Ogilvy Lauds Marketing Hall of Famers
The healthcare agency’s Christine Baptista, Senior Art Director, and Gabrielle Maniscalco, Senior Account Executive, will both be named to the Medical Advertising Hall of Fame’s (MAHF) 9th Future Famers Program. Their appointment was celebrated at the Pierre Hotel in New York. For over 20 years, the MAHF has recognized individuals who have made a lasting mark on healthcare advertising by inducting them into the Hall of Fame. Baptista has left her mark by actively helping those part of Ogilvy Health’s Young Professional Network as well as the agency’s Inspiration Committee.
Maniscalco is a founding member of Ogilvy Health’s Young Professional Network and a team leader on a JED Foundation pro bono campaign, which helps teens in New York City overcome mental health challenges. Both women are having a positive impact on communities around them and influence the medical community through their work in marketing and communications.
Health Monitor Network Named a Best Place to Work
Health Monitor Network, a leading DTP agency, has been named among the greatest places to work across the U.S. The Great Place to Work Institute, known globally for being the Gold Standard in workplace culture evaluation, ranked the company as one of only seven companies in New Jersey that qualifies as an official Great Workplace. Their methodology confirmed that Health Monitor earned an exceptional 89% Trust Index Engagement Score with its employees.
The Health Monitor team works to foster a family-style environment with special company outings (annual relaxation day, costume-themed holiday party), personal growth opportunities
(Health Monitor University), on-site fitness and meditation classes (Healthy ME), and complimentary healthy snacks and beverages provided in the company’s recently unveiled, Café HM. Ken Freirich, CEO, Health Monitor Network, comments, “The special and unique culture that exists at HM is a testament to the passionate and dedicated people who make up our great organization. Their commitment, loyalty, unbound creativity, hard work, and extra effort has made HM the outstanding organization it has become today.”
Supreme Court Will Not Hear ACA Lawsuit Before Upcoming Elections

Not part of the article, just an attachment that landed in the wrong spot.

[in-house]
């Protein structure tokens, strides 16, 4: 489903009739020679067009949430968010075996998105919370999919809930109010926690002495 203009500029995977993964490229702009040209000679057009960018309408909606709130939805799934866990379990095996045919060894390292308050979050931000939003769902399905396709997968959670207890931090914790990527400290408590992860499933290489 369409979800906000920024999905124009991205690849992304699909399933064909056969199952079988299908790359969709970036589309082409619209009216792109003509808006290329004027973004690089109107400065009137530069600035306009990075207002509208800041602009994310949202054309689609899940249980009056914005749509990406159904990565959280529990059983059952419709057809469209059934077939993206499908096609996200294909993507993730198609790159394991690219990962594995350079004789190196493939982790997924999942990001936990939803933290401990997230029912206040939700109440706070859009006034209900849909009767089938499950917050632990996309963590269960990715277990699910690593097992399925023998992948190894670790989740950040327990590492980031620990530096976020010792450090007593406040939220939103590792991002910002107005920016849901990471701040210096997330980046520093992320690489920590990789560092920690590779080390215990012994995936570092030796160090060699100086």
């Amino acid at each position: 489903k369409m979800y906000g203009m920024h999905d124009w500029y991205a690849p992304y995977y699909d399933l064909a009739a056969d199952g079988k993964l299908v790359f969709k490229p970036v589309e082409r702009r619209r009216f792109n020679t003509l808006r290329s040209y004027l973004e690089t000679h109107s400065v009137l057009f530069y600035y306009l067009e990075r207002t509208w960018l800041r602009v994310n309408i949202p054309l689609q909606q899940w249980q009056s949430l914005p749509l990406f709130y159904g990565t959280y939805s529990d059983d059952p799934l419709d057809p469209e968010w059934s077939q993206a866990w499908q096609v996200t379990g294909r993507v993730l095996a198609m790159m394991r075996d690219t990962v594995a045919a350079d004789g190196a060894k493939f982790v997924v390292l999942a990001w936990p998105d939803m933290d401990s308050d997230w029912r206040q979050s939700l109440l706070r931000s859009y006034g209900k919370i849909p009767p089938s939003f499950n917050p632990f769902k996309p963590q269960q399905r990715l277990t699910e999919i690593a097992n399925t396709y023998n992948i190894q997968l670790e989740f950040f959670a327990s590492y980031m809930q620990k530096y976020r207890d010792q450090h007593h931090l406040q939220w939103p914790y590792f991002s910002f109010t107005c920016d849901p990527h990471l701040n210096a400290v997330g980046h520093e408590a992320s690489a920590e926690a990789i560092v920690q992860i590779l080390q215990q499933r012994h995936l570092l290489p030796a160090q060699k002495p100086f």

In an effort to end the legal uncertainty surrounding the Affordable Care Act, 20 Democratic states hoped the Supreme Court would intervene in a lawsuit brought up by 17 Republican states to dismantle the law. The Court decided it was too soon to weigh in on the constitutionality of the law and will wait for federal appeals court to handle the case. This means a final decision will not be made before the 2020 elections. Opponents of the lawsuit are troubled by the court’s decision, saying it will throw more uncertainty into insurance markets. The leading insurance industry lobbying group, America’s Health Insurance Plans, wrote an amicus brief supporting the blue states’ efforts to no avail. Federal Judge Reed O’Connor, who originally ruled the ACA was unconstitutional, will now hear the case again.
American College of Physicians Draws Up Universal Healthcare Plans
The American College of Physicians (ACP) proposed two approaches for achieving universal healthcare in the U.S. Their recommendations require either a single-payer system such as “Medicare for All” or a publicly financed coverage option combined with regulated private insurance.
Robert McLean, MD, MACP, ACP President, said in a statement, “We believe that American healthcare costs too much; leaves too many behind without affordable coverage; creates incentives that are misaligned with patients’ interests; undervalues primary care and under invests in public health; spends too much on administration at the expense of patient care; and fosters barriers to care for and discrimination against vulnerable individuals.”
The group claims that under either model, cost sharing should be eliminated and payments to physicians and other health professionals, hospitals, and others delivering healthcare services must be sufficient to ensure access. This would eliminate existing inequities including the undervaluation of primary and cognitive care. Despite historical controversy (the AMA is still in opposition to the approach), the single-payer system seems to be gaining popularity among physicians.
A recent Medscape poll found that 49% of all U.S. physicians are in support of “Medicare for All.” As the second-largest physician group in the country, the ACP is leading the way towards a more positive attitude regarding the single-payer option in the medical community. Bob Doherty, Senior Vice President of Governmental Affairs and Public Policy for the ACP, said, “Physicians are increasingly frustrated with paperwork…they see the lack of insurance as standing in the way of their patients getting affordable care.” ACP agrees with opposition that current Medicare payouts to health service providers would not be sustainable, but suggests that doctors may accept smaller payments if they can save on administrative costs with a simpler system. The debate is ongoing within the ACP, physician communities, and legislative groups.
McCann Launches the IGNITE Creative Careers Program